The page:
With five intermediate ratios and characters, C. aff. acinaciformis has undergone the most extensive morphological changes in Provence. So we can confirm that this taxon results from interspecific hybridizations between C. acinaciformis and C. edulis, followed by introgressions [39,44,45]. In California, isozymes and cpDNA data have also demonstrated a unidirectional hybridization/introgression with C. edulis as pollinator and C. chilensis as maternal contributor [42,53]. In addition, with eight transgressive ratios and three transgressive characters, morphological variations of C. aff. acinaciformis are not a subset of parental traits, but correspond to a new phenotypic variant. On the other hand, in spite of some significant changes in morphological characters, invasive C. edulis is still close to its native counterpart, because all its ratios and equilaterality indices do not significantly differ from native individuals. In contrast, invasive Californian Carpobrotus hybrids only showed intermediate characters [41].

In fact, morphological changes have to be linked to the history of Carpobrotus spp. introductions in Europe. To acclimatize and improve these weakly frost-tolerant taxa, human interventions have been necessary, as documented for many exotic plants [8,10,54]. Such old and efficient practices mainly involve inter- and intraspecific crosses to obtain hybrid vigour, but also cutting, grafting and seed treatments, in order to select required characters [55]. For Carpobrotus spp., the best illustration is the flower diameter: 8–12 cm in invasive Provençal taxa [32,56] vs.7–10 cm in both native South African species [40].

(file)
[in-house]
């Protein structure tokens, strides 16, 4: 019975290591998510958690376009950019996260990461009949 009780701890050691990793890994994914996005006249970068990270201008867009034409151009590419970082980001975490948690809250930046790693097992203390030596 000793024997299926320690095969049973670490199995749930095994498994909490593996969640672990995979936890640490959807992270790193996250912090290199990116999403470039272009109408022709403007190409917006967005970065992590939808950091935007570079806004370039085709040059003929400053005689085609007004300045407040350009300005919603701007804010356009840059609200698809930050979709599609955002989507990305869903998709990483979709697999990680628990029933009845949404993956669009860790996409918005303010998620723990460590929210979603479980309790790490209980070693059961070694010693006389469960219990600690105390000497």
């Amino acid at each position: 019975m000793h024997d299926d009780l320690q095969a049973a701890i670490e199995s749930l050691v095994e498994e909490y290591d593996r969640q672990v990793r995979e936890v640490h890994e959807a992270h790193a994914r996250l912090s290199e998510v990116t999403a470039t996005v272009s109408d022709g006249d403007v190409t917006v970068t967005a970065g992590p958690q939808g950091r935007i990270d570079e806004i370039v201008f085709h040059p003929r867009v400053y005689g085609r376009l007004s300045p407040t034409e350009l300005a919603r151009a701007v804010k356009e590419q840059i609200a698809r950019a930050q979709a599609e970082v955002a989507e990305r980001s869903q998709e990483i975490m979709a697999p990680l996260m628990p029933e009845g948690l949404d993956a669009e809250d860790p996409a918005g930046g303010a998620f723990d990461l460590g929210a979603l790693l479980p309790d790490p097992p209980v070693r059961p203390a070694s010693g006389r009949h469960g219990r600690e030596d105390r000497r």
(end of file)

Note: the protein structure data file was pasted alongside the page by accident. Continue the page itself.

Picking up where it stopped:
4.2 Karyotype changes

Compared to the morphological data, the high karyotype variability of both invasive taxa is the clearest and most unexpected change, involving many transgressive characters linked to the centromere position (i.e. decreased intrachromosomal asymmetry). Furthermore, both invasive taxa have undergone restructuration to the extent that their karyotypes now resemble each other more than they resemble native species. The rarity of heterozygous karyotypes in our invasive populations proves: (1) the oldness of hybridization processes between karyologically distinct progenitors (disappeared a long time ago in Provence), (2) ongoing active introgressions between various hybrids, and (3) the existence of several successive generations.

Nevertheless, the increased karyotype asymmetry is usually considered as a derived character within a given lineage, because it strengthens specific isolation barriers [57], as stated by Levin [58]: “the fertility of hybrids declines as the number of chromosomal differences between species increases”. Thus, the decreased asymmetry found in invasive Carpobrotus karyotypes is in the opposite direction to the general evolutionary trend. In the Western Mediterranean Basin, this case has been rarely reported, and only in a few endemic species, such as Lomelosia cretica (L.) Greuter et Burdet. Isolated northern populations (Minorcan cliffs, Balearic Islands) of this species exhibit decreased karyotype asymmetry, satellite loss, morphological changes, and severe meiotic and pollen abnormalities [59, as Scabiosa cretica L.], like invasive Provençal Carpobrotus [60]. It is worth noting that specimens of Carpobrotus spp. first introduced at Marseille in the early 1800s (MARS Herbarium) have normal pollen grains [60].